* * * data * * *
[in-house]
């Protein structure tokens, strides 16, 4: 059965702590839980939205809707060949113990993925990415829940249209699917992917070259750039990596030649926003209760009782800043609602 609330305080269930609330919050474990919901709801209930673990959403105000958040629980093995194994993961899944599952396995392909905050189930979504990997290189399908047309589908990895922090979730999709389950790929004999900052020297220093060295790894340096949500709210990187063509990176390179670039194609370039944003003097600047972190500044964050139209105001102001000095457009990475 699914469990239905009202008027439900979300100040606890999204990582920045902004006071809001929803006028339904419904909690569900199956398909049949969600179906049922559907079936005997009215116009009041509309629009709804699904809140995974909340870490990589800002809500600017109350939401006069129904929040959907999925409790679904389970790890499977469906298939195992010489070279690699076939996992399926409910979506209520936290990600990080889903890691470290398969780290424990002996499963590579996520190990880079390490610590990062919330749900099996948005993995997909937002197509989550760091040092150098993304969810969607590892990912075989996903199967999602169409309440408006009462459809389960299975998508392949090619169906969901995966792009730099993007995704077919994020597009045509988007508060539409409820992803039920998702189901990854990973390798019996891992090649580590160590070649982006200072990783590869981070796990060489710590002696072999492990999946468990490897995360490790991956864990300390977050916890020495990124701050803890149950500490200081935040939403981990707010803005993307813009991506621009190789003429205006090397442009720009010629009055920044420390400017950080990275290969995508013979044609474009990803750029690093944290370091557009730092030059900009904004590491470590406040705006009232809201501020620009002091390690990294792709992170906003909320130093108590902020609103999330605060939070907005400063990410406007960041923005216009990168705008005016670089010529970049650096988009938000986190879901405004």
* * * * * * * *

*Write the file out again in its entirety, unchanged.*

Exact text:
[in-house]
């Protein structure tokens, strides 16, 4: 059965702590839980939205809707060949113990993925990415829940249209699917992917070259750039990596030649926003209760009782800043609602 609330305080269930609330919050474990919901709801209930673990959403105000958040629980093995194994993961899944599952396995392909905050189930979504990997290189399908047309589908990895922090979730999709389950790929004999900052020297220093060295790894340096949500709210990187063509990176390179670039194609370039944003003097600047972190500044964050139209105001102001000095457009990475 699914469990239905009202008027439900979300100040606890999204990582920045902004006071809001929803006028339904419904909690569900199956398909049949969600179906049922559907079936005997009215116009009041509309629009709804699904809140995974909340870490990589800002809500600017109350939401006069129904929040959907999925409790679904389970790890499977469906298939195992010489070279690699076939996992399926409910979506209520936290990600990080889903890691470290398969780290424990002996499963590579996520190990880079390490610590990062919330749900099996948005993995997909937002197509989550760091040092150098993304969810969607590892990912075989996903199967999602169409309440408006009462459809389960299975998508392949090619169906969901995966792009730099993007995704077919994020597009045509988007508060539409409820992803039920998702189901990854990973390798019996891992090649580590160590070649982006200072990783590869981070796990060489710590002696072999492990999946468990490897995360490790991956864990300390977050916890020495990124701050803890149950500490200081935040939403981990707010803005993307813009991506621009190789003429205006090397442009720009010629009055920044420390400017950080990275290969995508013979044609474009990803750029690093944290370091557009730092030059900009904004590491470590406040705006009232809201501020620009002091390690990294792709992170906003909320130093108590902020609103999330605060939070907005400063990410406007960041923005216009990168705008005016670089010529970049650096988009938000986190879901405004």